Near the end of the sixth day of the creation story we read, “Then God said, Let us make mankind in our image, in our likeness…”
The phrase, “Let us make man in our image” reveals a lot about our own nature and about the nature of God.
We are Relational as God Is Relational
First and foremost this phrase means we were made to be relational beings. The orthodox doctrine of the Trinity recognizes that God is one God, co-existing in three distinct Persons of the Father, Son and Holy Spirit.
This is clearly taught in the scriptures and has been recognized by the Church since the second century. These three persons of the Trinity are forever in perfect relationship with each other. There has always been and always will be absolute love, joy and peace within the Godhead.
The very essence of God is relational, and that essential quality has been imprinted on us as humans. We were made to be in relationship with the creator and with the rest of his creation.
Professor Darrell Johnson notes in his book Experiencing the Trinity,
At the center of the universe is a relationship. This is the most fundamental truth I know. At the center of the universe is a community. It is out of that relationship that you and I were created and redeemed. And it is for that relationship that you and I were created and redeemed!
Therefore, one of the things that “made in the image of God” means is that man was made to be in relationship.
This is at the very heart of the gospel. The universe in which we live was created by a good and gracious heavenly Father who filled it with good things to enjoy and gave us moral laws by which to structure to our lives.
But the chief goal and aim of life is neither to enjoy the good gifts, nor obey the laws, but to know and be known by the Creator. This loving relationship between man and God is the way things are supposed to be.
Our purpose, fulfillment, delight, and very life itself flow from this relationship with our Creator.
Relationships are Integral to the Mission of God’s People
While God created us to be in relationship with him, he also created us to be in relationship with one another (Matthew 22:36-40).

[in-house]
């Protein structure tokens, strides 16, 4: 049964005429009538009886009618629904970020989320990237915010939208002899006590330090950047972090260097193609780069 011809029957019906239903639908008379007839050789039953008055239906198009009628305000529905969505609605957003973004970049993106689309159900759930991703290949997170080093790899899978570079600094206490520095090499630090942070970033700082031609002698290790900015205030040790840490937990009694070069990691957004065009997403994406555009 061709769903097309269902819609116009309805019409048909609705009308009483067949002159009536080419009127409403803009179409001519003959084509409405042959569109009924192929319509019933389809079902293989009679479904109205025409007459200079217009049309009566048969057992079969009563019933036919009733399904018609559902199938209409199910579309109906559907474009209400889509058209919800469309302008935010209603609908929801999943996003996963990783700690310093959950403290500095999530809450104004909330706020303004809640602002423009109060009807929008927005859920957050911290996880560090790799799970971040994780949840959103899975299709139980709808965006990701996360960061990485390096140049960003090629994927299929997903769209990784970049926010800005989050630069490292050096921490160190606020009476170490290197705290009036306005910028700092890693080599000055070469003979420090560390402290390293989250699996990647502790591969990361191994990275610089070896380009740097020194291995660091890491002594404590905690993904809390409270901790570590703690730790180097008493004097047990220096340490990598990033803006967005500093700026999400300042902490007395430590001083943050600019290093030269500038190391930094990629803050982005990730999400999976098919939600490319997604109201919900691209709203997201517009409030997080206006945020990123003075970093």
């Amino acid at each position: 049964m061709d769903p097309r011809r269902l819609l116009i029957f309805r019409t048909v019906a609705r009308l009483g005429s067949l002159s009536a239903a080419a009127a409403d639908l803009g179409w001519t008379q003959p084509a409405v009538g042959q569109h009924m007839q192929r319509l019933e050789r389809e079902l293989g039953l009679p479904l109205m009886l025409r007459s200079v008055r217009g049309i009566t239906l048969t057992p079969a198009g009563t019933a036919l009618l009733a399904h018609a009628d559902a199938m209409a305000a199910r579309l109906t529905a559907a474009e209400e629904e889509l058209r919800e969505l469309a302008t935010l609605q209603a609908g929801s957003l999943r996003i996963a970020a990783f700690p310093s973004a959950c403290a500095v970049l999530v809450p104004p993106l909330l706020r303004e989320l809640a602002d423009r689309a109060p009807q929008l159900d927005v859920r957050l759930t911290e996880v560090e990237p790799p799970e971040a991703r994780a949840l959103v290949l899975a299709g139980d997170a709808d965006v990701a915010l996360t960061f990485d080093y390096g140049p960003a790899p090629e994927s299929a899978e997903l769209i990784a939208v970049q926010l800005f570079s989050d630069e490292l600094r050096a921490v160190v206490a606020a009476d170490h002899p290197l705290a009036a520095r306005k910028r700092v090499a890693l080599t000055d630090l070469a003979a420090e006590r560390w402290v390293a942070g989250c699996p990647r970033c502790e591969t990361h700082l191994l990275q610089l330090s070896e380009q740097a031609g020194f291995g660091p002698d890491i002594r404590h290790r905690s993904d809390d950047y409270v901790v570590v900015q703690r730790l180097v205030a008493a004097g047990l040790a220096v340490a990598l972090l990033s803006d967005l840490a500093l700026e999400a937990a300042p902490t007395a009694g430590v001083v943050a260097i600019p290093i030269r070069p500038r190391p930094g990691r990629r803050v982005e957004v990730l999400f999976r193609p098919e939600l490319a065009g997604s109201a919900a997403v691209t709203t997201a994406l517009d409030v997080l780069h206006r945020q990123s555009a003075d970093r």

Andy Crouch writes in his book Culture Making that God created a world, “designed for the flourishing of exquisitely relational creatures, male and female, who themselves are very good because they bear the image of a relational God.”
While we are all made in the image of God, we are also uniquely made. This is not an accident. It is part of God’s plan for us and his creation.
While our culture stresses the importance of independence, the Bible teaches interdependence (Romans 12:4-5). The Bible emphasizes community.
Scripture calls us to connectedness from the very beginning. We as individuals are called to play a part in the biblical narrative, but for the most part we do our work in the context of community.
Economists call this idea comparative advantage; it is using the talent and gifts that God has given you to do the things you are best at doing. Comparative advantage is the glue that holds communities together.
As we each do what we are best at doing, we all add to the common good. We are to fulfill our call to be good stewards in community and connection with one another. This is what God intended from the beginning.
Comparative advantage brings about flourishing. This is why flourishing only takes place in community.
It is through Christ’s redemption that we are restored to a right relationship with our heavenly Father. That in turn allows Christians to seek the fullness and wholeness of living and being good stewards in community.
When we do this, we bring a level of flourishing to our families and our communities through our work, which reflects the glory of God to a world that is in desperate need of finding something greater than itself.
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